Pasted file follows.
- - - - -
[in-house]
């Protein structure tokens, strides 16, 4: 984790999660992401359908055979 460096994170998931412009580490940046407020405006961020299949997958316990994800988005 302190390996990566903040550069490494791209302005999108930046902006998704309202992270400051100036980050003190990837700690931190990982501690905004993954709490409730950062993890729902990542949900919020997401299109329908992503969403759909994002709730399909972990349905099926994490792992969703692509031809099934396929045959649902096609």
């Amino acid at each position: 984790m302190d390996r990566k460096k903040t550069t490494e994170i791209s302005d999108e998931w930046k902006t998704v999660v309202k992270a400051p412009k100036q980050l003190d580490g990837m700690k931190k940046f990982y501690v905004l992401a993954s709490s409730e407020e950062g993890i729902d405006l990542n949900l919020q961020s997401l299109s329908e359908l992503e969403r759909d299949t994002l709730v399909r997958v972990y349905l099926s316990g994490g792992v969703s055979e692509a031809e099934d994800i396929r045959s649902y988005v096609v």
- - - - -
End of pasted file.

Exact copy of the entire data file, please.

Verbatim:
[in-house]
């Protein structure tokens, strides 16, 4: 984790999660992401359908055979 460096994170998931412009580490940046407020405006961020299949997958316990994800988005 302190390996990566903040550069490494791209302005999108930046902006998704309202992270400051100036980050003190990837700690931190990982501690905004993954709490409730950062993890729902990542949900919020997401299109329908992503969403759909994002709730399909972990349905099926994490792992969703692509031809099934396929045959649902096609």
């Amino acid at each position: 984790m302190d390996r990566k460096k903040t550069t490494e994170i791209s302005d999108e998931w930046k902006t998704v999660v309202k992270a400051p412009k100036q980050l003190d580490g990837m700690k931190k940046f990982y501690v905004l992401a993954s709490s409730e407020e950062g993890i729902d405006l990542n949900l919020q961020s997401l299109s329908e359908l992503e969403r759909d299949t994002l709730v399909r997958v972990y349905l099926s316990g994490g792992v969703s055979e692509a031809e099934d994800i396929r045959s649902y988005v096609v």